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Repeating Story Initially Sent At 13:00 GMT/08:00 ET
--Fed Well-Positioned Regardless Whether Major Fiscal Policy Enacted
--3 Rate Increases in 2018 Puts Fed in Most Balanced Position
--Sees Infl Rising With Tight Labor Market Starting Spring 2018
By Jean Yung
     SAN FRANCISCO (MNI) - Federal Reserve Bank of San Francisco President John
Williams believes the Fed is well positioned to manage the economy regardless of
the outcome of the tax reform being debated on Capitol Hill, but sees a soft
landing from monetary accommodation as the major challenge facing the U.S.
central bank, MNI learned in an exclusive interview.
     Williams told MNI Friday he feels comfortable with letting the economy run
a very strong labor market to help get inflation back up to 2% over the next
year or two, though taking such a path is not without risk. Keeping imbalances
at bay as the expansion continues will be a "major challenge," he cautioned. 
     Given the current state of the economy, the Fed should aim to raise
interest rates in December and three more times next year to put itself in the
best position to respond to a range of contingencies, from a major fiscal
stimulus to stubbornly low inflation or any other number of economic curveballs,
said the San Francisco Fed chief, who holds a vote on the rate-setting Federal
Open Market Committee in 2018.
     "Everyone talks about when you're in monetary policy, you want a soft
landing. Well, we know from experience that's a lot harder to do, to keep that
expansion going without getting the economy out of balance. And I think that's
going to be a major challenge," he said. 
     Even with the U.S. economy about "as strong as I've seen in my professional
career" and solid and resilient growth overseas, inflation is "running well
below desirable levels," Williams said. 
     "The challenge for us right now is really the issue of low inflation," he
said.
     The personal consumption expenditures price index, the Fed's preferred
inflation gauge, peaked at 2.2% in February before falling to 1.6% in September.
Core PCE inflation slid from 1.9% to 1.3% over the same period. 
     One potential upside risk to the economy is the tax bill the House
Republican leadership unveiled last week, a first step toward passing
comprehensive tax reform. Budget analysts have said the bill could add $1.5
trillion to the deficit over 10 years.
     But Williams said his current base case does not include a major fiscal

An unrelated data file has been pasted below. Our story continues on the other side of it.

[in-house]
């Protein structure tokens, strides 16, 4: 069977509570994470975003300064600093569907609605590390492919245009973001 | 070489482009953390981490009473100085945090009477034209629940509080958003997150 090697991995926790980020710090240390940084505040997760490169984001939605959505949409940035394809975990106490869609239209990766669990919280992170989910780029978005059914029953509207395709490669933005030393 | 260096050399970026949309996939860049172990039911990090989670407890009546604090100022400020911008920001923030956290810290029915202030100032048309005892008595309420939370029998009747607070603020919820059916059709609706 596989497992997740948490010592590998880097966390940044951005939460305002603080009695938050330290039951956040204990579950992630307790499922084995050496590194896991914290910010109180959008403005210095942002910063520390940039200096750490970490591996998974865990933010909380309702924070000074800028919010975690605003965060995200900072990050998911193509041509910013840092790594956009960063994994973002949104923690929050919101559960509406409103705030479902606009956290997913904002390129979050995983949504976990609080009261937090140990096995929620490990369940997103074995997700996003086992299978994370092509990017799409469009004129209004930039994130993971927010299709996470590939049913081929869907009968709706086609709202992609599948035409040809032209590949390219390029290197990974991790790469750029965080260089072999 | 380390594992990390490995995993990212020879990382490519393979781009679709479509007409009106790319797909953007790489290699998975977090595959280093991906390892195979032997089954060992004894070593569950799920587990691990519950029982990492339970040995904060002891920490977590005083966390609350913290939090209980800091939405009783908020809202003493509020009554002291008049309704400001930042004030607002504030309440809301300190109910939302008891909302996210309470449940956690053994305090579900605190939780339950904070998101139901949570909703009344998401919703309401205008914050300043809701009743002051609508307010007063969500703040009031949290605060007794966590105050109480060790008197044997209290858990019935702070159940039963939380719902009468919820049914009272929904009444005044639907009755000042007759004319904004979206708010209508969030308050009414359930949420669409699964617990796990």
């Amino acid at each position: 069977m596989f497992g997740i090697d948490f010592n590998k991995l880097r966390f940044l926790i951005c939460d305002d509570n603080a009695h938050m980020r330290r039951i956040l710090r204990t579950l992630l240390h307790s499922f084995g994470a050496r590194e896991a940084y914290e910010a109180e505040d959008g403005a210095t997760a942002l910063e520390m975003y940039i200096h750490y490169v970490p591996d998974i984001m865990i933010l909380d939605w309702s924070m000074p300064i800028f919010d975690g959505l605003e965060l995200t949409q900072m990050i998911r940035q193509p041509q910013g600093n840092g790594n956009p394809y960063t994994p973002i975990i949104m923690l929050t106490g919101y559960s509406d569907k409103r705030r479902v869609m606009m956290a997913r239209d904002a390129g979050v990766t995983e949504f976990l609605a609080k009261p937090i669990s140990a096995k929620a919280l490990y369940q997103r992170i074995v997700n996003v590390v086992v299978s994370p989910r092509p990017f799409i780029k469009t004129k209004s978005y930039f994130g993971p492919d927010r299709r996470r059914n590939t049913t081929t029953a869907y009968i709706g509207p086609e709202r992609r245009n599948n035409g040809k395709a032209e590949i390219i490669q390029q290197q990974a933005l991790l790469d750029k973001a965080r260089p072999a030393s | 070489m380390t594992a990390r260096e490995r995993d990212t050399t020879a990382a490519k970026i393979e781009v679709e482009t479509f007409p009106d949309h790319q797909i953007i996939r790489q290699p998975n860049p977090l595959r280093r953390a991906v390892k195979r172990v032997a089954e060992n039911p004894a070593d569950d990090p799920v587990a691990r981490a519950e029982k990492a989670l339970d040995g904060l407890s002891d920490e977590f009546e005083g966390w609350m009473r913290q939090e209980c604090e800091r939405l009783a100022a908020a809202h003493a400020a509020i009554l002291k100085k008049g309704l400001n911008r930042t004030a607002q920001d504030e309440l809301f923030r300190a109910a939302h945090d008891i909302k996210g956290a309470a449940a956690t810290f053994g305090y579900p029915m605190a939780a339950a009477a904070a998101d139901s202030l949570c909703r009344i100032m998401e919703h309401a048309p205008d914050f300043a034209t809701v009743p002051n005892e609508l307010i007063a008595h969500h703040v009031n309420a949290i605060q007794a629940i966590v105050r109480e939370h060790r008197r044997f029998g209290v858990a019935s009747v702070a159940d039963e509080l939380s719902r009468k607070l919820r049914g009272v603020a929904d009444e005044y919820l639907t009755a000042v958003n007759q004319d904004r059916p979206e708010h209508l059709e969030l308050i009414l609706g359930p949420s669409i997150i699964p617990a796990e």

policy initiative and he's "not losing sleep" over whether tax cuts or
infrastructure funding bills are passed.  
     "I don't need to come to a conclusion today or at our next meeting ...
about what our fiscal policy will be next year in order to have a pretty clear
view of what we should be doing now," he said. 
     Monetary policy is "well positioned" to respond to the economic impacts of
tax reform, Williams said. But with $20 trillion in national debt and a plan to
phase in the cuts over a number of years, a proper analysis of the net effects
will need to include a careful examination of whether the overhaul can growth
the supply side of the economy. 
     Without a boost to productivity or labor force participation, a fiscal
stimulus will have modest effects on economic growth over the long run, Williams
said. Of the major drivers of productivity growth -- improved quality human
capital, research and innovation, and business fixed investment -- the current
proposal focuses solely on the last factor while sacrificing research and
development tax credits and without providing new funding for education, he
said. 
     "Our current tax system has a lot of flaws in it. It's outdated. So I'm not
trying to argue if the reforms are good or bad. We just have to be realistic
about longer run productivity." 
     Addressing recent weakness in inflation, Williams cited research by his
staff showing that nontransitory factors were playing a role in holding down
prices. 
     In addition to permanent adjustments in the cost of wireless service plans
in the spring, a drop in health care charges driven by Affordable Care
Act-mandated price revisions has spilled over to the private sector and its